Government confirms introduction of imports controls

Government confirms introduction of imports controls

The Government has confirmed plans to introduce import controls on EU goods at the border after the transition period ends on 31 December 2020.

Speaking at a Border Delivery Group meeting yesterday, Cabinet Minister Michael Gove confirmed all UK exports and imports will be treated equally. This will mean traders in the EU and GB will have to submit customs declarations and be liable to goods’ checks. He also confirmed that the policy easements put in place for a potential no deal exit will not be reintroduced as businesses "have time to prepare".

Mr Gove said: "The UK will be outside the single market and outside the customs union, so we will have to be ready for the customs procedures and regulatory checks that will inevitably follow."

"As a result of that we will be in a stronger position, not just to make sure that our economy succeeds outside the European Union but that we are in a position to take advantage of new trading relationships with the rest of the world."

Speaking after Mr Gove’s speech , Elizabeth de Jong, UK Policy Director at the Freight Transport Association, which represents more than 18,000 logistics businesses in the UK, said: “Today’s announcements about the UK’s future relationship with Europe provide more much-needed clarity for logistics operators, and his assertion that there will be no extension to the transition period gives businesses a finite deadline to which to work.

“Mr Gove put to rest Sajiv Javid’s assertion that industry had plenty of time to prepare.  It is encouraging for industry that he said he does not underestimate what needs to be done and that he has his civil servants focussed on capturing and providing industry with the details we need, we hope within the timeframes we need to prepare.

“As representatives of the logistics industry, we are naturally disappointed that the promise of frictionless trade has been replaced with a  promise that trade will be as seamless as possible but not until 2025, with a more realistic but costly “make do and mend” approach to be employed until then.  Industry will need the support of government during this period to Keep Britain Trading effectively.”

Meanwhile, HMRC has extended the deadline for businesses to apply for customs support funding to 31 January 2021. 

The scheme, first announced in September 2019, had been due to close on 31 January 2020. To date, applications have been made for around £18.5 million out of a possible £26 million – meaning there is at least £7.5 million left to claim from HMRC.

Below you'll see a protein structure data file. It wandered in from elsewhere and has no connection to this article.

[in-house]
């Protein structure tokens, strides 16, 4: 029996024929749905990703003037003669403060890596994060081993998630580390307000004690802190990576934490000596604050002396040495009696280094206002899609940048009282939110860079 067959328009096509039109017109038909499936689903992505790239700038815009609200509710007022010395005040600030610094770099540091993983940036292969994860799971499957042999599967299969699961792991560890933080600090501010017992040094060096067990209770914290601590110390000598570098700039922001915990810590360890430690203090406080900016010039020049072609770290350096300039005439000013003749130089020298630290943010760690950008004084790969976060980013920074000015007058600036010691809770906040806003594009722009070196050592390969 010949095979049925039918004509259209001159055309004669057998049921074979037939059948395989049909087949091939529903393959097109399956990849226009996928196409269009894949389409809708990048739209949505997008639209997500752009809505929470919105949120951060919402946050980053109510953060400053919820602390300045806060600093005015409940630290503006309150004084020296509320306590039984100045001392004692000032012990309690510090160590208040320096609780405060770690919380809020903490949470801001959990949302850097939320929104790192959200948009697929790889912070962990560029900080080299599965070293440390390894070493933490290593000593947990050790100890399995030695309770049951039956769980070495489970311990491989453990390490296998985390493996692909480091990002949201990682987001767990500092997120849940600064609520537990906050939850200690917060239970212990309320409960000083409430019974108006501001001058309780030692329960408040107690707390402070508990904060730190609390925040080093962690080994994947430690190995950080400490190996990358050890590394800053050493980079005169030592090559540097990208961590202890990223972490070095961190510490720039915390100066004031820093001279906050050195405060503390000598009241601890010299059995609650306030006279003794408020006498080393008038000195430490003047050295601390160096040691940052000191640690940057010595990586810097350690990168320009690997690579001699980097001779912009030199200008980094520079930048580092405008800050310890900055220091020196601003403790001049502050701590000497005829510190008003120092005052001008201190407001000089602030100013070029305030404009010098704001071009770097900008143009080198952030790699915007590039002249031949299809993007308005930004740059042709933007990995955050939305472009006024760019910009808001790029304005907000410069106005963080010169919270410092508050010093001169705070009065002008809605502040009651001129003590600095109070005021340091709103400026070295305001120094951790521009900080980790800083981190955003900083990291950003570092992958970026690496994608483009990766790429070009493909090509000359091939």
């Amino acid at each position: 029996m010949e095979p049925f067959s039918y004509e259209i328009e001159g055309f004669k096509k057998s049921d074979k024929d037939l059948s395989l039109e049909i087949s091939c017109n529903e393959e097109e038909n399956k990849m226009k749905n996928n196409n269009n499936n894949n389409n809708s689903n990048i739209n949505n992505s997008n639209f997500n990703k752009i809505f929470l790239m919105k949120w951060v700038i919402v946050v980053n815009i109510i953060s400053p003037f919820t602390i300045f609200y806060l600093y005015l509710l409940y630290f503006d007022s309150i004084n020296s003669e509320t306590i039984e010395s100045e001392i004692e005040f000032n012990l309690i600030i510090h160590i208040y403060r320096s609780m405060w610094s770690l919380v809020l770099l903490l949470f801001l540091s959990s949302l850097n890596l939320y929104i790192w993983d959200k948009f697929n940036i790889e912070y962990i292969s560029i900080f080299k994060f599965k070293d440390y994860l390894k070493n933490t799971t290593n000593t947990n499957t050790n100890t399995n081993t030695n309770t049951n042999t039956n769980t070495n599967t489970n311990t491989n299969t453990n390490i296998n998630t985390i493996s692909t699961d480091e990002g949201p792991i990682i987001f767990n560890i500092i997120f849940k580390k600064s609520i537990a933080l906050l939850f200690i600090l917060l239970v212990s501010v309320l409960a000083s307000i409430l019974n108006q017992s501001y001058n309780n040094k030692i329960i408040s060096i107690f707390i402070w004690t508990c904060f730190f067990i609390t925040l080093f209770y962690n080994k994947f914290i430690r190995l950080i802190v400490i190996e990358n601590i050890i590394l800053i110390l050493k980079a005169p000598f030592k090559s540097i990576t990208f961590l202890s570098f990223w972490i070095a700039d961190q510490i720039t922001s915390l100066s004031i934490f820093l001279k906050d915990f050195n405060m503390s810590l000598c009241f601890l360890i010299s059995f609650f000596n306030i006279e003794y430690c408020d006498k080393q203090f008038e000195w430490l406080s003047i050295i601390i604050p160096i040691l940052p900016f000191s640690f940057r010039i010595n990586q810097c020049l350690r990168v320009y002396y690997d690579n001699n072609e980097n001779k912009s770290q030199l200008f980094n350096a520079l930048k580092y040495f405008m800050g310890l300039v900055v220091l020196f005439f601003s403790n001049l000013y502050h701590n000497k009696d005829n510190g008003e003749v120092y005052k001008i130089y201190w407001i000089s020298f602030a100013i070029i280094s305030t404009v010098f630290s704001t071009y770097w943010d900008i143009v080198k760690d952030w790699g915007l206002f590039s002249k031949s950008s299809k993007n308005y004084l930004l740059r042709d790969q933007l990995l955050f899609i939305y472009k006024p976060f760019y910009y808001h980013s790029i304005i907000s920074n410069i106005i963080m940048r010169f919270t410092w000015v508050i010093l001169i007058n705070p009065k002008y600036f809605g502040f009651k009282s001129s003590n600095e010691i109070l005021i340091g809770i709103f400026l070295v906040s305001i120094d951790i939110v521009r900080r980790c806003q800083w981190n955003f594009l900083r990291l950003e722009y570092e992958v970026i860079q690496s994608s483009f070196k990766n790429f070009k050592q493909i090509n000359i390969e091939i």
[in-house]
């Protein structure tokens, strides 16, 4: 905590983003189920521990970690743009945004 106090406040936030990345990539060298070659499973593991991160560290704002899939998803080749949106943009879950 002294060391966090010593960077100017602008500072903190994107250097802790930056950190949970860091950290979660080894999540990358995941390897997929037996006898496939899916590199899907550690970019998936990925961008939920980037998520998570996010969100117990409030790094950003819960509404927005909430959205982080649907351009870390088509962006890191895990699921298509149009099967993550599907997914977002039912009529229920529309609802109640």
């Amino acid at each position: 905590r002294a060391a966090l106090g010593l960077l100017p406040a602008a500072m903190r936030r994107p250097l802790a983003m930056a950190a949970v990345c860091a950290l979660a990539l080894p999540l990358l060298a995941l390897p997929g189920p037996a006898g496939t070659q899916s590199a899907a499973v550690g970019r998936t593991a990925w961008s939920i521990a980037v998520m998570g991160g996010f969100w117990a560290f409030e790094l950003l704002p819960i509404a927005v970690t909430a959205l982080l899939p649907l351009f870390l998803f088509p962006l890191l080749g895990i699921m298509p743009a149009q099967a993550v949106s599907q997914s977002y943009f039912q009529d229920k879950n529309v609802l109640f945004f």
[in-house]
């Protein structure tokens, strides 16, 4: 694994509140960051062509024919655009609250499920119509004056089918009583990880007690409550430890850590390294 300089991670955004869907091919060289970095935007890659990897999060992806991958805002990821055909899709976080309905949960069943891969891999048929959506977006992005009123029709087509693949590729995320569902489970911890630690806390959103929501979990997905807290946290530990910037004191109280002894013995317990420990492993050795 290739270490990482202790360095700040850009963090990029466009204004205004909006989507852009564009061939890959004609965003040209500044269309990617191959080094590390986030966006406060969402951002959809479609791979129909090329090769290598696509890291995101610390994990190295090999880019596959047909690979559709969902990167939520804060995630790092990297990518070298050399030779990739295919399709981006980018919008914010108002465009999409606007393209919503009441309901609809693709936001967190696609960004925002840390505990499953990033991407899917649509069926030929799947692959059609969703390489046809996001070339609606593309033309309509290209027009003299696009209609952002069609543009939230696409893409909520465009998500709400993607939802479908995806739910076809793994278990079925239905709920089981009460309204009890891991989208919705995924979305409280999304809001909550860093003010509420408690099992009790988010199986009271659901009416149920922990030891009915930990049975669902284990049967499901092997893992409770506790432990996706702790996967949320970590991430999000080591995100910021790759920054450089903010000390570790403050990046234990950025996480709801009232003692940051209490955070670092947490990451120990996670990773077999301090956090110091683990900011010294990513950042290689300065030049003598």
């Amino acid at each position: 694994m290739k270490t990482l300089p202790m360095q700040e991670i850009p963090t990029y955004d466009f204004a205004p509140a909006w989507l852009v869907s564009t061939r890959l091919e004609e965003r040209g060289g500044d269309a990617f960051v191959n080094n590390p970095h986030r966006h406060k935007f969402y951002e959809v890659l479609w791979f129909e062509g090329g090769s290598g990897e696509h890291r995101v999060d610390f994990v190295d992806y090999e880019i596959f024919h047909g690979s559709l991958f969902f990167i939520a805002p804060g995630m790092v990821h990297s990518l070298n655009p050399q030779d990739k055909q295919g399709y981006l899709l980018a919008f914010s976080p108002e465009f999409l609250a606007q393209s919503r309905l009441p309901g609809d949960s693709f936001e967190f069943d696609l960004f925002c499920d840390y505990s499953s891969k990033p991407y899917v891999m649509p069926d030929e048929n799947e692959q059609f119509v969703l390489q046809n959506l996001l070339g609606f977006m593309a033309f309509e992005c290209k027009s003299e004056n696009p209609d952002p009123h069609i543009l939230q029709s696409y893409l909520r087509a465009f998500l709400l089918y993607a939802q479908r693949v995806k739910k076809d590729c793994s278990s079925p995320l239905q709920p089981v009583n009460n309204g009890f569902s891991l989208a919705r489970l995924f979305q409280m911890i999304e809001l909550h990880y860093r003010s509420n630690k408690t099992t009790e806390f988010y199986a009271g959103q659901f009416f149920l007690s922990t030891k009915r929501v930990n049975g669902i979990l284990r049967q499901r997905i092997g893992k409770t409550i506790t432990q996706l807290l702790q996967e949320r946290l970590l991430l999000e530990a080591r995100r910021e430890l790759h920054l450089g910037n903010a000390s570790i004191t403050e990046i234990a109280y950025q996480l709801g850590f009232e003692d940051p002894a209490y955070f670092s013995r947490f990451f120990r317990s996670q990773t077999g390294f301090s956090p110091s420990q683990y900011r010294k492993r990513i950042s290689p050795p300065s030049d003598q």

Robert Keen, Director General of BIFA, the trade association for UK freight forwarding and logistics companies, said: “During many meetings with both HM Treasury and HMRC over the last three years, BIFA has highlighted the concerns of our members regarding the capability of the Customs brokerage sector to increase capacity, at a time when that sector already faces a shortage of staff of suitable quality.

“We emphasised that it could take up to a year to train staff to be fully conversant to prepare a range of basic Customs declarations, even if there was a sufficient number of trainers to train those staff, as well as relevant courses for them to attend.

"So, the news of a further extension to the deadline for this funding is very welcome, and we are encouraging our members who believe they might benefit to apply; if they have not done so already.”

BIFA notes that grants are being made available for all customs intermediaries and traders completing customs declarations with the aim of supporting training and the upgrade of IT systems.

Keen adds: “This scheme is intended to help support the extra demand for customs brokerage services associated with the UK’s departure from the EU, as well as issues associated with the replacement of the current system used to process customs entries."

BIFA says the grants could be used to support a business that is extending and taking on new staff, or to help train an existing employee to start completing customs declarations for the company. Training can be delivered by an external provider, or an in-house trainer.

More information on how businesses can apply, and a link to the online application page are available at www.customsintermediarygrant.co.uk